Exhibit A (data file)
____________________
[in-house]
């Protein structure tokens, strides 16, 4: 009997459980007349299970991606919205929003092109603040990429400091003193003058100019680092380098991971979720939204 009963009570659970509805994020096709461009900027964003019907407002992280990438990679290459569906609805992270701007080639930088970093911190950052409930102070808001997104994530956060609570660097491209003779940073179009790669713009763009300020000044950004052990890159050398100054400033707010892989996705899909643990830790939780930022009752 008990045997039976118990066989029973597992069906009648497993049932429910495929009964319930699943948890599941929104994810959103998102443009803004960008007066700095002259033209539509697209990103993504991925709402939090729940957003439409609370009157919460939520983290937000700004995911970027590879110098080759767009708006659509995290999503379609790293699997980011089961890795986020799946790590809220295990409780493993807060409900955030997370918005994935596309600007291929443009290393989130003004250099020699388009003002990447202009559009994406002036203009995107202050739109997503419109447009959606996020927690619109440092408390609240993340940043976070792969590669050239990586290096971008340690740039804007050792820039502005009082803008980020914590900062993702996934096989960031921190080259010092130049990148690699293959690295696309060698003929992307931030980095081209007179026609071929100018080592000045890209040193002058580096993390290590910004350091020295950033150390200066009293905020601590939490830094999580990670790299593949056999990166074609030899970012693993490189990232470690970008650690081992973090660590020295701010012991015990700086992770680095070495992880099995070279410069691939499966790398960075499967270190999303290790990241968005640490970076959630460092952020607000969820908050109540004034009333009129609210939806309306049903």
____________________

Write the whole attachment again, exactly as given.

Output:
[in-house]
């Protein structure tokens, strides 16, 4: 009997459980007349299970991606919205929003092109603040990429400091003193003058100019680092380098991971979720939204 009963009570659970509805994020096709461009900027964003019907407002992280990438990679290459569906609805992270701007080639930088970093911190950052409930102070808001997104994530956060609570660097491209003779940073179009790669713009763009300020000044950004052990890159050398100054400033707010892989996705899909643990830790939780930022009752 008990045997039976118990066989029973597992069906009648497993049932429910495929009964319930699943948890599941929104994810959103998102443009803004960008007066700095002259033209539509697209990103993504991925709402939090729940957003439409609370009157919460939520983290937000700004995911970027590879110098080759767009708006659509995290999503379609790293699997980011089961890795986020799946790590809220295990409780493993807060409900955030997370918005994935596309600007291929443009290393989130003004250099020699388009003002990447202009559009994406002036203009995107202050739109997503419109447009959606996020927690619109440092408390609240993340940043976070792969590669050239990586290096971008340690740039804007050792820039502005009082803008980020914590900062993702996934096989960031921190080259010092130049990148690699293959690295696309060698003929992307931030980095081209007179026609071929100018080592000045890209040193002058580096993390290590910004350091020295950033150390200066009293905020601590939490830094999580990670790299593949056999990166074609030899970012693993490189990232470690970008650690081992973090660590020295701010012991015990700086992770680095070495992880099995070279410069691939499966790398960075499967270190999303290790990241968005640490970076959630460092952020607000969820908050109540004034009333009129609210939806309306049903």